Tracheal Tumors

Updated: Jul 18, 2023
  • Author: Brian J Daley, MD, MBA, FACS, FCCP, CNSC; Chief Editor: Mary C Mancini, MD, PhD, MMM  more...
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Practice Essentials

Tracheal neoplasms occur infrequently, accounting for fewer than 1% of all malignancies. [1, 2, 3]  Figures from the National Cancer Institute (NCI) Surveillance, Epidemiology and End Results (SEER) 1973-2004 database indicated that primary carcinomas of the trachea occur at a rate of 2.6 new cases per million people per year. During this period, 578 cases were reported: 322 men (55.7%) and 256 women (44.3%). [4]  A subsequent study using SEER data from 2004 to 2015 reported 485 patients with pathologically confirmed malignant tracheal tumors: 292 men (60.2%) and 193 women (39.8%). [5]

Patients with tracheal tumors can present with catastrophic airway obstruction. In addition to primary neoplasms of the trachea, secondary tracheal involvement can occur from tumors of surrounding tissues such as thyroidesophaguslarynx, and lung.

According to the SEER 1973-2004 database, 80% of all primary tumors of the trachea during this period were malignant; squamous cell carcinoma (SCC) was the predominant histology type (44.3%), followed by adenoid cystic carcinoma (ACC; 16.3%). [4] The remaining tumors were widely varied and included both malignant and benign histotypes. 

Tracheal tumors are eminently treatable when diagnosed in the early stages. However, their usually insidious onset often leads to a delay in diagnosis, making these potentially treatable lesions difficult to manage and often fatal. Thus, early diagnosis is the most important factor affecting overall survival.

Surgical resection is the mode of treatment with the best hope for cure. Radiation therapy (RT) can be offered if the patient cannot tolerate surgical treatment. Chemotherapy can also be given after initial treatment with surgery, RT, or both. Laser removal of the intratracheal tumor is usually performed for palliation.

For patient education resources, see the Procedures Center, as well as Bronchoscopy.



The average length of the adult trachea is 11 cm from the inferior border of the cricoid cartilage to the carinal spur. The trachea courses from an immediately subcutaneous position in the neck to a position against the esophagus and prevertebral fascia at the carinal level.

There are 18-22 cartilaginous rings in the human trachea, with approximately two rings per centimeter. The airway in an adult is roughly elliptical. The only complete cartilaginous ring in the normal airway is the cricoid cartilage of the larynx.

Calcification of the cricoid is not unusual, and calcification of other cartilaginous rings occurs with age. The attachments of the trachea allow relatively free vertical movement in relation to other anatomic structures. The most fixed point below the cricoid lies where the aortic arch forms a sling over the left main bronchus.



The tracheal mucosa is columnar and ciliated. It is closely apposed to the tracheal cartilages and to the interanular tissues between them. Mucous glands are liberally present. In patients with chronic bronchitis, particularly those who smoke heavily, squamous metaplasia may occur.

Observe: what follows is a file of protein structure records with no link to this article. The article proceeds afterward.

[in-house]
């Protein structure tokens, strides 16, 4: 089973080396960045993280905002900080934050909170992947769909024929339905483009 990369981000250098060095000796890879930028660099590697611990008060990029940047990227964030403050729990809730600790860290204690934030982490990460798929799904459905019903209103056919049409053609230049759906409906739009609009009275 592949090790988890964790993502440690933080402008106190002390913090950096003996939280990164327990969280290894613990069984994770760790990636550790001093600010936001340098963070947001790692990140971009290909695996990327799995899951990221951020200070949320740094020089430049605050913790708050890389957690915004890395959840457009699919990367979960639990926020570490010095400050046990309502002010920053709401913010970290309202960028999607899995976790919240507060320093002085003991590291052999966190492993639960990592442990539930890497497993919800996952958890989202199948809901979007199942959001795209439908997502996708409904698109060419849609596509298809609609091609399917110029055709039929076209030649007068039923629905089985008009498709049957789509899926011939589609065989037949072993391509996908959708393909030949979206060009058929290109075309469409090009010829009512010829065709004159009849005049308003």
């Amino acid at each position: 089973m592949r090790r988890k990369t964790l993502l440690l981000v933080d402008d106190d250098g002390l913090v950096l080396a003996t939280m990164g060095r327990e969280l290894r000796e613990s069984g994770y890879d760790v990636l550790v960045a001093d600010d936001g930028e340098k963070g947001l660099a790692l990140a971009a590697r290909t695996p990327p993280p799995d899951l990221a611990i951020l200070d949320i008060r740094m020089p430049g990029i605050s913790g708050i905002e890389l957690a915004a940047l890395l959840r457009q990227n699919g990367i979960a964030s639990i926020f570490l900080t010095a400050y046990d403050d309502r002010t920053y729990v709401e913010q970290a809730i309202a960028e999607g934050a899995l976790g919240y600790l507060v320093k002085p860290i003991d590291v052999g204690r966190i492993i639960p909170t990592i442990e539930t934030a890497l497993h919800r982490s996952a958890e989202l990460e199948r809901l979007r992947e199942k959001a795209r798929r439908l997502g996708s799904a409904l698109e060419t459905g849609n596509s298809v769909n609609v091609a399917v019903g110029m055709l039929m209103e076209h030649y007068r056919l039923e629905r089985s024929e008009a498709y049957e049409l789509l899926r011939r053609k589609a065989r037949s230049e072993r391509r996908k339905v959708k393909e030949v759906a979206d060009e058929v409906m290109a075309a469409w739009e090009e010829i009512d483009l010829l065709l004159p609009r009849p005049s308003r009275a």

Typically, tracheal tumors grow slowly. Benign neoplasms tend to be smooth, rounded masses less than 2 cm in length. The presence of calcium seen on plain radiography films, though common, does not reliably differentiate benign and malignant tumors. Malignant tumors, specifically SCCs, may be exophytic or ulcerative.



Benign tumors can arise from any of the tissues present in the trachea. Malignant tumors probably follow a carcinogenesis similar to that of lung cancers. Most of these tumors occur sporadically. Apart from squamous papillomas, which have been associated with viral infection, no consistent etiology has been found. Smoking is a known risk factor.



Primary tracheal tumors are very rare, occurring at a rate of approximately 0.1 per 100,000 population. Most (80-90%) are malignant. [6] The incidence of primary tracheal carcinoma is much lower than that of laryngeal or endobronchial cancer. Lung cancers are 180 times more common than tracheal malignancies. Smoking is a commonly associated risk factor. [3] In some studies, 40% of patients had prior, concurrent, or later carcinoma of the oropharynx, larynx, or lung.

Tracheal tumors are three times more common in males than in females. Peak incidence occurs in the fifth and sixth decades of life.



Median survival for all patients after diagnosis of malignant tracheal tumors is 6 months, but survival time varies widely, depending on the histologic type of the tumor. General overall 5-year survival for all patients with tracheal carcinoma was 27.1% (95% confidence interval, 23.1-33.3%), with an improved outcome for patients with localized disease versus regional or distant disease. A tumor histology of SCC yielded a 5-year survival rate of 12.6% versus 74.3% for ACC. [4] Following resection, carcinoid tumors carry excellent 5-year and 10-year survival rates in most series (95% and 90%, respectively).

Among patients with primary tracheal malignancies, younger age (< 65 y) and surgical treatment are independent prognostic factors favoring survival. [7]

According to Xie et al, RT may improve outcomes in patients with primary tracheal SCC. [8] Furthermore, there was a statistically significant survival benefit for patients who underwent any type of surgical therapy as compared with those who did not.

A propensity score-matched SEER database analysis by Zheng et al suggested that RT may provide a survival benefit to patients with primary tracheal malignancies who did not undergo surgery. [9]